At United Way, we fight for every person in every community to be seen and heard. But we can’t do it alone. Join us and help stand up for your community by being counted. You have until October 31st to fill out the 2020 U.S. census. Change doesn’t happen without you.

Suzanne McCormick is U.S. President of United Way.

FOR MORE COLUMNS AND LETTERS TO THE EDITOR, CHECK OUT OUR OPINION SECTION HERE.

ALSO OF INTEREST:

Guest Opinion: Academic research can’t end the pandemic without private backing

Lifestyles

No turning back: How living in a van has led John Demer to extraordinary places and people

Lifestyles

Giving back to the sounds by recycling for reefs

Hyde

Christmas concerts with David Roach set in Columbia, Swan Quarter and Plymouth

Crime

Man gets prison time for false bomb threats made to schools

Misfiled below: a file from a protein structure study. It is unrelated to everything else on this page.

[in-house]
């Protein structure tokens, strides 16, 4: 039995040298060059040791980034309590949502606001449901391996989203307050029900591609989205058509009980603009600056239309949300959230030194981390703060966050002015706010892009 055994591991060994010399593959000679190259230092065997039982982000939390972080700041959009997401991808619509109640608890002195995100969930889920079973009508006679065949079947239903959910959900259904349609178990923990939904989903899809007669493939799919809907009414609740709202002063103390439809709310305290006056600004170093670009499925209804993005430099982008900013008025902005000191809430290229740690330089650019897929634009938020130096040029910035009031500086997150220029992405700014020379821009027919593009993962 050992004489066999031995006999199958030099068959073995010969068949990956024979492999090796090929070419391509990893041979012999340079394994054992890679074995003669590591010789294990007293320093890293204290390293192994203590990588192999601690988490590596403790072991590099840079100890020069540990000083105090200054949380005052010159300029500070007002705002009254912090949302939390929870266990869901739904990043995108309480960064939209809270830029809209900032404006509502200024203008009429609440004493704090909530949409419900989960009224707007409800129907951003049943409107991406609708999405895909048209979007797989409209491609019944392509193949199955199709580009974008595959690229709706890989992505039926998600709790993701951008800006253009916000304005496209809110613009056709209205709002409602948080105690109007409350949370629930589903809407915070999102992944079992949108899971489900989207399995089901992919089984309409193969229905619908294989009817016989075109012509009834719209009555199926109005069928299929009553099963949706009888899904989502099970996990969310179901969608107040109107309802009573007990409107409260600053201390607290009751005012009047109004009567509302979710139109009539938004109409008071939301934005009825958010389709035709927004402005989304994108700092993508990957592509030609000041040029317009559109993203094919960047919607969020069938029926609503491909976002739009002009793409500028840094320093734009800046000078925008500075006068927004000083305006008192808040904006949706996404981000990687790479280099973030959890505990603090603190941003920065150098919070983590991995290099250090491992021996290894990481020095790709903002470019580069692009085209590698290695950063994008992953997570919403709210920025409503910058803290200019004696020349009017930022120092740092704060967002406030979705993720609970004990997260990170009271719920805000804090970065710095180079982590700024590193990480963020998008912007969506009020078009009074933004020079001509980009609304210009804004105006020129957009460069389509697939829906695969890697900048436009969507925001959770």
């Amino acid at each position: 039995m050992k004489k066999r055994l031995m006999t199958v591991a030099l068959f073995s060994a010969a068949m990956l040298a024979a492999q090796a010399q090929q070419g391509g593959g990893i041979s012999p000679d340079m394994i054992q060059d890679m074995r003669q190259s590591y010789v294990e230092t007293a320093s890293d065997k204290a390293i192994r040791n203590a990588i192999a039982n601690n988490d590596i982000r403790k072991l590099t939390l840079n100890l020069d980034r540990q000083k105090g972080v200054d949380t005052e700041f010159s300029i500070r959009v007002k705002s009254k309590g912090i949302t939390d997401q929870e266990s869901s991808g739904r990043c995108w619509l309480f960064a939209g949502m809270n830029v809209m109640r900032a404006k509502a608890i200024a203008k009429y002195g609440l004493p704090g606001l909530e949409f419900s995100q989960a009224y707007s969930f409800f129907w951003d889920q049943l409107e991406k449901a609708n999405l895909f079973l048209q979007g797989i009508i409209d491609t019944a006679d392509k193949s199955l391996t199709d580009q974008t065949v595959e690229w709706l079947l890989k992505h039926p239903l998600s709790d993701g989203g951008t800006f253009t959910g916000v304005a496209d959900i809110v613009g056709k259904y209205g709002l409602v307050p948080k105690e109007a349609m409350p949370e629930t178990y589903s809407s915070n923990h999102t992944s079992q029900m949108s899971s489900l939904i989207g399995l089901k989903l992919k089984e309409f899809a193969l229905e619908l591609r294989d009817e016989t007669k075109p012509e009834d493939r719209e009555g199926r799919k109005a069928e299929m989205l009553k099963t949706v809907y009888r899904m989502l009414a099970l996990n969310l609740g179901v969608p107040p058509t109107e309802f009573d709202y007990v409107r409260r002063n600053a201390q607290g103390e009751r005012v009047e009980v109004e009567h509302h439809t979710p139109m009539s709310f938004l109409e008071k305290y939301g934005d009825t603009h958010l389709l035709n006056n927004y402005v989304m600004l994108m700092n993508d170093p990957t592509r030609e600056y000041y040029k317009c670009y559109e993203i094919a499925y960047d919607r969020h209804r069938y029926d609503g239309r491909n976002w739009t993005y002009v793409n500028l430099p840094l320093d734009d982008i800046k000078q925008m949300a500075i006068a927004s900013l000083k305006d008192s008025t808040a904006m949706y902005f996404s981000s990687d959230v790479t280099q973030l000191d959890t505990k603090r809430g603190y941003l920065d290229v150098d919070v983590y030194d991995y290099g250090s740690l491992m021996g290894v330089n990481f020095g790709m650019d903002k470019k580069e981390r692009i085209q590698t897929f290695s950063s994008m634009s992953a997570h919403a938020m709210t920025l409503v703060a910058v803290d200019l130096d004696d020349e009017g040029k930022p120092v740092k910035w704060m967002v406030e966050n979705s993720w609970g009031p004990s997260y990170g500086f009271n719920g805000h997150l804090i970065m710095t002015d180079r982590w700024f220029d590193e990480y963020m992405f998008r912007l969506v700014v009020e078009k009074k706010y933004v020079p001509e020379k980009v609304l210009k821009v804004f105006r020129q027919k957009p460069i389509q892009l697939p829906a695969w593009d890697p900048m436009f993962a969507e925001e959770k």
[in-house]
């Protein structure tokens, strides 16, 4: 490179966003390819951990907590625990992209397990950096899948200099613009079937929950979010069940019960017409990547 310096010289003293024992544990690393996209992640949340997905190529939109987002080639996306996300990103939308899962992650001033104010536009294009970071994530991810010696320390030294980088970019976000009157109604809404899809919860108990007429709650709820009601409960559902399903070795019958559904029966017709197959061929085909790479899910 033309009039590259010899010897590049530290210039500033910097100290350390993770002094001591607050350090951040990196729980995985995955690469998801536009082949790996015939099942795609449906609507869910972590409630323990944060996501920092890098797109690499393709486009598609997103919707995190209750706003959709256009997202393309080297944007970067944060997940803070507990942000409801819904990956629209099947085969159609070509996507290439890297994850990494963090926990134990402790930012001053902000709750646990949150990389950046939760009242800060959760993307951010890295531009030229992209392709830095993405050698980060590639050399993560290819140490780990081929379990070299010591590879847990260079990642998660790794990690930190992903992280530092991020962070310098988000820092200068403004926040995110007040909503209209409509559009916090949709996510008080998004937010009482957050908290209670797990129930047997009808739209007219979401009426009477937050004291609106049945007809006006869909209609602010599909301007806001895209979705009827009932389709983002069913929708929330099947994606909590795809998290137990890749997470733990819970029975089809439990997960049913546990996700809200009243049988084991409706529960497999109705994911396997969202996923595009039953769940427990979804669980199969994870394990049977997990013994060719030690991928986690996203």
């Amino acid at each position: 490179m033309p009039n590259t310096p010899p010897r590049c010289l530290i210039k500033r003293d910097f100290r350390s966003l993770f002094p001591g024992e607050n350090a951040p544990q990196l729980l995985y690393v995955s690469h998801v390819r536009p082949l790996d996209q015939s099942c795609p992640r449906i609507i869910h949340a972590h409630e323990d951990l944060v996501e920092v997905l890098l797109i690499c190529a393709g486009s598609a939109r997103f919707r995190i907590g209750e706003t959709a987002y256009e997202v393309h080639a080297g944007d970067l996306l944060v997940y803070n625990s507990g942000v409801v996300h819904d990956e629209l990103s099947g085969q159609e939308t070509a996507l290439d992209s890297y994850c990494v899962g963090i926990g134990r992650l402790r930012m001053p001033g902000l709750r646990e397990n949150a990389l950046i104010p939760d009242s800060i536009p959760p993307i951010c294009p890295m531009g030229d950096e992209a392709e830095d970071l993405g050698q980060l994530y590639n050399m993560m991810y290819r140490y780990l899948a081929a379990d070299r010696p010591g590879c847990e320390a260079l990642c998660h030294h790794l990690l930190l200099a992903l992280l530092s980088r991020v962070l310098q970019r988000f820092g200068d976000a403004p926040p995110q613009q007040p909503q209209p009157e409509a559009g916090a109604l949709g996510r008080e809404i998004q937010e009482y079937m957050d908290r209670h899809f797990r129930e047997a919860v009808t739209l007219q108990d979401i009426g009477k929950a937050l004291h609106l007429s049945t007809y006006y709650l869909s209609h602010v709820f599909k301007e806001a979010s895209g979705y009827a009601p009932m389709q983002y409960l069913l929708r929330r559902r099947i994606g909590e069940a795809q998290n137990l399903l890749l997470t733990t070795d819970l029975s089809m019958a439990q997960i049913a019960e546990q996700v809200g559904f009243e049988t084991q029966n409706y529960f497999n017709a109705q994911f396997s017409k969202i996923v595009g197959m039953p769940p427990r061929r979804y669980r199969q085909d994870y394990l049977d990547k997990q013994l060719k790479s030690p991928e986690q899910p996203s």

News

Gaddy Endowment Fund donates $100k to Manteo Middle School

News

Man dies after 50-foot fall in North Carolina state park

News

15-year-old boy dead, brother injured in North Carolina campground fire

Hyde

Portion of NC 12 on Ocracoke Island closed, standing water on NC 12 on Hatteras Island reported

Lifestyles

Checks presented to non-profits at Dare BOC meet

Lifestyles

Blood drive set for Tuesday and Wednesday in Kitty Hawk

News

Weekly North Carolina gas price update

Crime

Currituck man charged in Camden County and Elizabeth City armed robberies

News

Man shot by police after traffic stop in North Carolina

Crime

Police: Man charged with attempted murder in North Carolina machete attack

News

Manteo commissioners approve zoning text amendments, hear Town Common update

News

Dare Board of Commissioners takes steps to finance projects

Lifestyles

Rough-legged hawk: Rare visitor to the refuge

News

Governor’s school supply drive underway

Crime

Police: 65-year-old man found in Rocky Mount suffered multiple stab wounds

Crime

Police investigate fatal shooting near North Carolina baseball field

News

North Carolina man uses part of lottery win for Thanksgiving dinners

News

Tourism Board discusses next step for Event Site

Crime

October criminal and traffic report for Manteo released

Lifestyles

CHNS, Wright Brothers National Memorial to commemorate important anniversaries in December